Hear me out…. I know what you are thinking, “Really?” Yes, Really!
The reason I propose this question is because of the preponderance of evidence around the health impacts of sitting, our seated work-lifestyle, and trends in workers’ compensation.
In workers' compensation, a physician decides the relationship between workplace risk factors and activities and any resulting diseases. So, with the known risk factors of prolonged sitting and its impact on long term health, what's keeping employees from filing claims against an employer who only provides a seated workstation and isn't willing to help reduce the impact by offering a sit to stand workstation. Especially for employees who desire and have the capacity to work alternatively in both postures.
As an example, Elaine is 5’1”, 35 years old and works as an Administrative Assistant at a county organization. When she started working in 1999, she weighed 155 lbs., modestly overweight according to medical guidelines. Over the years, she has sat at the same workstation, in the same chair, working at a computer for about 7 hours/day. At home, her life is sedentary with no children, no husband, just her cat. She doesn’t exercise routinely. Fast forward to 2017 and Elaine now weighs 215 lbs. Her doctor has just told her she has obesity, high blood pressure, and is borderline diabetic. Is Elaine’s health a result of the cumulative effects of prolonged sitting and compensable under workers’ compensation?
Obesity as an Occupational Disease
Obesity has been classified as a disease since 2013 by the American Medical Association and the Diagnostic and Statistical Manual of Mental Disorders. More than 36.5% of US Adults have obesity. It is a common co-morbidity (having 2 chronic conditions at once) but so often goes unreported as a compensable consequence of work injuries, yet has a profound impact on the cost of the injury and incurred lost time days. The California Workers’ Compensation Institute states claims involving obese workers cost 81.4% higher and average 35 weeks of lost time or 80% more compared to 19 weeks of time loss without obesity.
Health Impacts of Sitting
It is well documented in the scientific and health literature along within the headlines how devastating prolonged, cumulative sitting can be on our health. On average, Americans sit 13 hours per day, 86% sit all day! The long-term health impacts are a shortened life span, higher heart disease rates, higher risk of diabetes, obesity, metabolic syndrome (increased blood pressure, elevated cholesterol, and excessive mid-body fat), higher cancer risks and neck, shoulder and back musculoskeletal problems.
Brazilian researchers analyzed data from 54 countries linking sitting for more than three hours a day to 3.8 percent of deaths from all causes. By just limiting sitting to less than 3 hours a day is predicted to increase a person’s life expectancy by an average of 2 months.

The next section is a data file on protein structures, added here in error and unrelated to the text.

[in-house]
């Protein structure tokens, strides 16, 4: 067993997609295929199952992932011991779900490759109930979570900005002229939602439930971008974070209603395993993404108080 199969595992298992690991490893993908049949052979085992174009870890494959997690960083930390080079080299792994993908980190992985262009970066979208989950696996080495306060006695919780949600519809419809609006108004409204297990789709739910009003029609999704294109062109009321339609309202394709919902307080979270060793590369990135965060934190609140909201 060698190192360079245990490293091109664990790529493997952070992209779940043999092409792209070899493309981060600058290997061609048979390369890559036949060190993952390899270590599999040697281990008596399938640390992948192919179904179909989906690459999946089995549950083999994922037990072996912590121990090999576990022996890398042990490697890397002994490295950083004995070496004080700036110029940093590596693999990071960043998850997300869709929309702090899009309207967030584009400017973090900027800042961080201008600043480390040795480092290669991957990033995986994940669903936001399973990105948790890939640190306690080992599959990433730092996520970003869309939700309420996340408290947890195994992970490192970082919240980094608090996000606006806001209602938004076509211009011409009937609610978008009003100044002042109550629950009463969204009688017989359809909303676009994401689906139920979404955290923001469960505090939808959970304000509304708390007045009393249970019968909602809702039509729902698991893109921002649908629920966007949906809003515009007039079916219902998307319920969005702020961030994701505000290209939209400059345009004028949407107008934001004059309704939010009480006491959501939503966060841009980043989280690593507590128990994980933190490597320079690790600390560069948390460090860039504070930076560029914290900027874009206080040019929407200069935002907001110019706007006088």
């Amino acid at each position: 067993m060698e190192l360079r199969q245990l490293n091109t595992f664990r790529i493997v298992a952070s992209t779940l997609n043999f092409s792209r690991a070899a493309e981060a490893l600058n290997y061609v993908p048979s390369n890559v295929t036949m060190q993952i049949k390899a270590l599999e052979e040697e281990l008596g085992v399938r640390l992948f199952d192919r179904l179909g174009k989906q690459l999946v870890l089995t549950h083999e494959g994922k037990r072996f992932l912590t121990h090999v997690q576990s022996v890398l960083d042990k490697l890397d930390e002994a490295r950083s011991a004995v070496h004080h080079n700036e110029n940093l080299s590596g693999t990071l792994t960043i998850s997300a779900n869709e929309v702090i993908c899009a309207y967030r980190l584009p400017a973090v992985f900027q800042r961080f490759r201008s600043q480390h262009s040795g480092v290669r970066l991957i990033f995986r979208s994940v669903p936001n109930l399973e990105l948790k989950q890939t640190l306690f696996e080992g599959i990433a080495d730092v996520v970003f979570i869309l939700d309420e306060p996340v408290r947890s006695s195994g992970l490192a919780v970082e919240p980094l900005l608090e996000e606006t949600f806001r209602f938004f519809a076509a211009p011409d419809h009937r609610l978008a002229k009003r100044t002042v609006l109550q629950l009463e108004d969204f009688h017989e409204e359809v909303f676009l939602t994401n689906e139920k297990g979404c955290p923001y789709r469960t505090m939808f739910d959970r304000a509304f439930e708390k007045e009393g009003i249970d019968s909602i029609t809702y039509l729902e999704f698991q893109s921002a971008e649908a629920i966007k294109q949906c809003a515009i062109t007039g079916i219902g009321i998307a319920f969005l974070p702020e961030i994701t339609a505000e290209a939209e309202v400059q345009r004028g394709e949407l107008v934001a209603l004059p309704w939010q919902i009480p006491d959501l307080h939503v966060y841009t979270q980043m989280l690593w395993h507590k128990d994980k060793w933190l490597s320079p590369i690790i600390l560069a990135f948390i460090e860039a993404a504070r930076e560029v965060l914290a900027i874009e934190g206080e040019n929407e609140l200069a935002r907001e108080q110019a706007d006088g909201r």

Sitting is a known health threat, and even regular exercise may not be enough to counter the harmful effects of prolonged sitting. The American Journal of Preventive Medicine sites a study regardless of moderate to vigorous physical activity, a modest 10% reduction in sitting time or 30 minutes a day less, could have an immediate impact on our health. Sit even less, and our life expectancy increases more!
Workers’ Compensation Compensability and Presumption of Compensability:
In California, a workers’ compensation compensable injury is “any injury sustained by his/her employment arising out of and during employment.” A worker who suffers an on the job aggravation of a non-industrial pre-existing disease or underlying condition has sustained a new injury. In addition, work activities need not be the sole cause of the injury or the primary cause (except psychological injuries). Many states have workers’ compensation statutes and codes addressing firefighters and police officers giving them presumption of compensability for certain occupational diseases if they contract heart disease or hypertension that results in "partial or total disability or death." Additionally, if a firefighter develops lung disease or certain specific cancers resulting in partial or total disability, that firefighter is given a presumption of compensability that the disease was "suffered in the line of duty."
The presumption of compensability is important, as it allows firefighters and police to more easily receive the benefits and compensation they are entitled to after developing these specific occupational diseases.
With what we know about the impacts of sitting on our health, our rising obesity trends and other occupations already agreeing to presumptiveness, what’s to keep us from making sitting a presumptive compensable claim for the ordinary seated office worker? I suppose time will tell… and case law!
WebMD, “To Much Sitting May Shorten Your Life,” 2016
Shulte, Paul, “Work, Obesity, and Occupational Safety and Health,” 2007
Elsevier, “Prolonged Daily Sitting Linked to 3.8% of All-Cause Deaths”, 2016
Levine, James, “Get Up! Why Your Chair is Killing You and What You Can Do About It,” 2014